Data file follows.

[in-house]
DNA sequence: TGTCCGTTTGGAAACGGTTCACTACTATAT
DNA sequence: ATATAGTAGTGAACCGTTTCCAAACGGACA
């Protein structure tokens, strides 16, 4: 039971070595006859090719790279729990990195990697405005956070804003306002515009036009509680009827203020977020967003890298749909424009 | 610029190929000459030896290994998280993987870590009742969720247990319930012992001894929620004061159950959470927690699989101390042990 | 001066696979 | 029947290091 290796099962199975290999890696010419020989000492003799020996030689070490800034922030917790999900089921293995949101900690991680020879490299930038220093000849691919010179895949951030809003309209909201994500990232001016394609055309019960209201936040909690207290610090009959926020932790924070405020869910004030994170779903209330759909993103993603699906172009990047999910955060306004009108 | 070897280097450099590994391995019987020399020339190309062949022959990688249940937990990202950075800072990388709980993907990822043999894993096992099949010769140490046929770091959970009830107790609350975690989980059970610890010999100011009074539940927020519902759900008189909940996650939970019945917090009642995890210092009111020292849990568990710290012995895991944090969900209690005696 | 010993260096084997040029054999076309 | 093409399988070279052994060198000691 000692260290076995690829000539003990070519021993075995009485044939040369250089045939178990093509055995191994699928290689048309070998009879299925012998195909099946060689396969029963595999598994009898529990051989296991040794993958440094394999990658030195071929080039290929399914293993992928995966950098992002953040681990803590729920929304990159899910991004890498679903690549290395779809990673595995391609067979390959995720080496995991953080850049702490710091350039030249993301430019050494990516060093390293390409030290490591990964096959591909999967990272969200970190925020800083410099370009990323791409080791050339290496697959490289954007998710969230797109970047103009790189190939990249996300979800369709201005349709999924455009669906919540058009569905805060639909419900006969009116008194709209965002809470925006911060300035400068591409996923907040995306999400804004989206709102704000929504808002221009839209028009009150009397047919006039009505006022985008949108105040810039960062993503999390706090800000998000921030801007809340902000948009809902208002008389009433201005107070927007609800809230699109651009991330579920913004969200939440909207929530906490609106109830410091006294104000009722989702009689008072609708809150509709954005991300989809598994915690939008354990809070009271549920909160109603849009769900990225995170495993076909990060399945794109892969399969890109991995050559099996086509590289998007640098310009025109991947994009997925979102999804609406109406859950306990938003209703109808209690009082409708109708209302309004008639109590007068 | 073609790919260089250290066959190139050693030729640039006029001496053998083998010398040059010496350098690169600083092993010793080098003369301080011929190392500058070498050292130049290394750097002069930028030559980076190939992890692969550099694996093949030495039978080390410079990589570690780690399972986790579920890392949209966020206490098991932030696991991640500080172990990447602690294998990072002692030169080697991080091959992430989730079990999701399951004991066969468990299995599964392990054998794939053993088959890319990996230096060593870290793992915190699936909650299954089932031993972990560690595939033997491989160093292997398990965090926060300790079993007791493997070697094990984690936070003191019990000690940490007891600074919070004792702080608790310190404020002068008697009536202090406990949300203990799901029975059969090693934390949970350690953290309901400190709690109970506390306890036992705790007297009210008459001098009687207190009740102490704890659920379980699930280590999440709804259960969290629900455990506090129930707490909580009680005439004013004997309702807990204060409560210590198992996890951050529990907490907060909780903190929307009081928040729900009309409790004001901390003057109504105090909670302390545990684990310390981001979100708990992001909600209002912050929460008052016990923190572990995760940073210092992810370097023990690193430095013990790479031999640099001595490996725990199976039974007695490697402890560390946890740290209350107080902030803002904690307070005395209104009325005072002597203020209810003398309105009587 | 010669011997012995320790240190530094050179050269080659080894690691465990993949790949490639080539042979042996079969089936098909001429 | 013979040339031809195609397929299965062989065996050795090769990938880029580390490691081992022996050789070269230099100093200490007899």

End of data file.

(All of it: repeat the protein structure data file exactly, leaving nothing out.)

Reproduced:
[in-house]
DNA sequence: TGTCCGTTTGGAAACGGTTCACTACTATAT
DNA sequence: ATATAGTAGTGAACCGTTTCCAAACGGACA
């Protein structure tokens, strides 16, 4: 039971070595006859090719790279729990990195990697405005956070804003306002515009036009509680009827203020977020967003890298749909424009 | 610029190929000459030896290994998280993987870590009742969720247990319930012992001894929620004061159950959470927690699989101390042990 | 001066696979 | 029947290091 290796099962199975290999890696010419020989000492003799020996030689070490800034922030917790999900089921293995949101900690991680020879490299930038220093000849691919010179895949951030809003309209909201994500990232001016394609055309019960209201936040909690207290610090009959926020932790924070405020869910004030994170779903209330759909993103993603699906172009990047999910955060306004009108 | 070897280097450099590994391995019987020399020339190309062949022959990688249940937990990202950075800072990388709980993907990822043999894993096992099949010769140490046929770091959970009830107790609350975690989980059970610890010999100011009074539940927020519902759900008189909940996650939970019945917090009642995890210092009111020292849990568990710290012995895991944090969900209690005696 | 010993260096084997040029054999076309 | 093409399988070279052994060198000691 000692260290076995690829000539003990070519021993075995009485044939040369250089045939178990093509055995191994699928290689048309070998009879299925012998195909099946060689396969029963595999598994009898529990051989296991040794993958440094394999990658030195071929080039290929399914293993992928995966950098992002953040681990803590729920929304990159899910991004890498679903690549290395779809990673595995391609067979390959995720080496995991953080850049702490710091350039030249993301430019050494990516060093390293390409030290490591990964096959591909999967990272969200970190925020800083410099370009990323791409080791050339290496697959490289954007998710969230797109970047103009790189190939990249996300979800369709201005349709999924455009669906919540058009569905805060639909419900006969009116008194709209965002809470925006911060300035400068591409996923907040995306999400804004989206709102704000929504808002221009839209028009009150009397047919006039009505006022985008949108105040810039960062993503999390706090800000998000921030801007809340902000948009809902208002008389009433201005107070927007609800809230699109651009991330579920913004969200939440909207929530906490609106109830410091006294104000009722989702009689008072609708809150509709954005991300989809598994915690939008354990809070009271549920909160109603849009769900990225995170495993076909990060399945794109892969399969890109991995050559099996086509590289998007640098310009025109991947994009997925979102999804609406109406859950306990938003209703109808209690009082409708109708209302309004008639109590007068 | 073609790919260089250290066959190139050693030729640039006029001496053998083998010398040059010496350098690169600083092993010793080098003369301080011929190392500058070498050292130049290394750097002069930028030559980076190939992890692969550099694996093949030495039978080390410079990589570690780690399972986790579920890392949209966020206490098991932030696991991640500080172990990447602690294998990072002692030169080697991080091959992430989730079990999701399951004991066969468990299995599964392990054998794939053993088959890319990996230096060593870290793992915190699936909650299954089932031993972990560690595939033997491989160093292997398990965090926060300790079993007791493997070697094990984690936070003191019990000690940490007891600074919070004792702080608790310190404020002068008697009536202090406990949300203990799901029975059969090693934390949970350690953290309901400190709690109970506390306890036992705790007297009210008459001098009687207190009740102490704890659920379980699930280590999440709804259960969290629900455990506090129930707490909580009680005439004013004997309702807990204060409560210590198992996890951050529990907490907060909780903190929307009081928040729900009309409790004001901390003057109504105090909670302390545990684990310390981001979100708990992001909600209002912050929460008052016990923190572990995760940073210092992810370097023990690193430095013990790479031999640099001595490996725990199976039974007695490697402890560390946890740290209350107080902030803002904690307070005395209104009325005072002597203020209810003398309105009587 | 010669011997012995320790240190530094050179050269080659080894690691465990993949790949490639080539042979042996079969089936098909001429 | 013979040339031809195609397929299965062989065996050795090769990938880029580390490691081992022996050789070269230099100093200490007899």